AboutJames Bullock, Author at The Creative Issue
When MTV first emerged to the sound of The Buggles, it was the beginning of an era of music complimented by visuals.Â We’ve had a good run with Thriller, Walking on the Moon, Beck, The Beastie Boys, Radiohead’s ‘Just,’ and most things by Bjork, but the formula has held strong with very little done to compliment it – until now.
For a band in the strides of a national tour, as well as a group who would have barely finished their Brisbane set before being whisked away to Byron Bay for the opening of Splendour in the Grass, Sophie, Matt, Nick and Ethan seemed fairly relaxed.
A band well deserving of recognition after heavy circulation of recent releases ‘Suck’, and ‘I Don’t Think You Like Me,’ the name Tired Lion seems fitting for a group that had previously lain low before quickly sinking their teeth into the punk-loving population of Australia.Â
A set that includes a late night of winds and steady rain is never usually going to be one to remember fondly- punters for Splendour in the Grass 2015 trudging through what remains of the festivals pathways to what is arguably the biggest festival headliner of 2015.
There would be few in Australia’s musical scene that haven’t yet been acquainted with the annual BIGSOUND Conference and Live Event, the streams of people shouting for tech gear, entry lanyards and most importantly coffee outside Brisbane’s Judith Wright Centre …
I can barely plan for my regular day job and the assortment of social calls required for the basic week, so toÂ think that a person could survive the raw organisational onslaught of being in two nationally touring bands while maintaining a job in IT is something that remains far beyond my comprehension.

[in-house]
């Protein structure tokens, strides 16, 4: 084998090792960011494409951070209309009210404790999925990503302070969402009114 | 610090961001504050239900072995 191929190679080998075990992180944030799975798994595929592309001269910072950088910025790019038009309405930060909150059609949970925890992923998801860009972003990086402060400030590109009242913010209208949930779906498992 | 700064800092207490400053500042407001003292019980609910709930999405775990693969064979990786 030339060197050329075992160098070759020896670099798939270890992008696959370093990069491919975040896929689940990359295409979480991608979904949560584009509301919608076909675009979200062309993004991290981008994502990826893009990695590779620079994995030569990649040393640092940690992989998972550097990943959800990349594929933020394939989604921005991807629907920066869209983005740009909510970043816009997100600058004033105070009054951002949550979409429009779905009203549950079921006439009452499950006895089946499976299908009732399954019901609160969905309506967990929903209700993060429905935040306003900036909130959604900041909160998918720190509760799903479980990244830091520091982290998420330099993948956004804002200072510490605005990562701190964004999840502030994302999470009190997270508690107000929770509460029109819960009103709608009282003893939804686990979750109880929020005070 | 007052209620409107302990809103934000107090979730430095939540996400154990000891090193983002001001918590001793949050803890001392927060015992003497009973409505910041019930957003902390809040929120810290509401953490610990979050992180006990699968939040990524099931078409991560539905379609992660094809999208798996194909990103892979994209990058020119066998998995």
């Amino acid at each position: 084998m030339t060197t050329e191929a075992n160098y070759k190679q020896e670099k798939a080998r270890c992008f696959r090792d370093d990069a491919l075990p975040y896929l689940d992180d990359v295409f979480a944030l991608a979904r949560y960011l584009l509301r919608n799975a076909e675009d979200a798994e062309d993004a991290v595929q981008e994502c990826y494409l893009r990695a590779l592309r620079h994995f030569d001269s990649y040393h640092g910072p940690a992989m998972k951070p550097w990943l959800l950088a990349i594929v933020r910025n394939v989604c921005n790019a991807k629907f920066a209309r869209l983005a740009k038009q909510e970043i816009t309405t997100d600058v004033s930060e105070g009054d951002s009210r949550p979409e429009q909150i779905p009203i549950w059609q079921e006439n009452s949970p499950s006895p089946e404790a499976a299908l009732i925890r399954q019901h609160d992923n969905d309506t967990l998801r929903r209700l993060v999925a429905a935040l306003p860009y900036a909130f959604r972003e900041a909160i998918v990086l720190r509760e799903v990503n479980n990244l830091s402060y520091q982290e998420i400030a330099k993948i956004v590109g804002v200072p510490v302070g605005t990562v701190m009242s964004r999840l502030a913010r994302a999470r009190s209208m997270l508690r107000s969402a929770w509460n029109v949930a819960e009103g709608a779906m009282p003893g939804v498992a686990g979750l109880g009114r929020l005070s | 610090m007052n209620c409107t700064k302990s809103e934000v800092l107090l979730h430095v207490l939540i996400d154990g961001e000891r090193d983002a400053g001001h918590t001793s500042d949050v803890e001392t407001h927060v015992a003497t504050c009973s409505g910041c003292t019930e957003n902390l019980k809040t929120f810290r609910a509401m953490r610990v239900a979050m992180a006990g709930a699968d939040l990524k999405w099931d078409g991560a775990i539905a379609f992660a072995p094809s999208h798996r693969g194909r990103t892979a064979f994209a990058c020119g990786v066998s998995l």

The 27th of July is a big date for those who aim to make their mark on the music industry.
Little BIGSOUND is once again nearing, the forerunner for Brisbane’s biggest local event, as well as a top networking and information platform for those in the musical world with the drive to achieve, but are still lacking in know-how.
Feeling down on the ’10 > Quick Question’ format, and Buzzfeed slowly but surely conquering your newsfeed?
Well tough, because Morning Harvey’s mix of brilliantly moody post-psych is a treat for anyone who’s love of The Verve and Richard Ashcroft hasn’t diminished over the ever so slightly underwhelming ‘Forth.’
The refreshing simplicity of the psych-soaked new release from MH however- ‘Smith Street Swap Meet,’ is the newest addition to a range of tracks gaining national and overseas coverage, with a new international manager on the scene for a band who’s variety of musical flavours form songs that reflect on the melancholy of suburban love and love lost, among other things.
If there was any mood-rock sound to base yourself on, The Verve would be a good start. Bit of reverb, limited vocal range playing in nicely with droning guitar harmonies, vocals opening metaphors of love lost, and the introspective adolescence of drifting through life with an extended lower lip.Â
Â Since 2007, QMF’s Score IT! has encouraged the next generation of composers to step into the spotlight, offering the choice of several short films from Griffith Film School for accompaniment with an instrumental score.
Eight years have seen ongoing …
Like a kitchen experiment on ketamine, Rolls Bayce are the concoction of R&B chords, barbecue sauce, transient psychedelic influence with a chopped onion’s worth of laid back rock beat to lodge a live set in a series of flavours that shouldn’t traditionally work, but definitely do.
There’s a fairly strong opinion that listening to a recording of your own voice is a painful one; the dubious trailing off of sentences and all too present ‘um’s’ and ‘ah’s’ all doing little to ease the growing sense of …
Covers are everywhere, but few make heads turn like they did in September 2013, when Rhiannon Giddens performed at the New York Town Hall.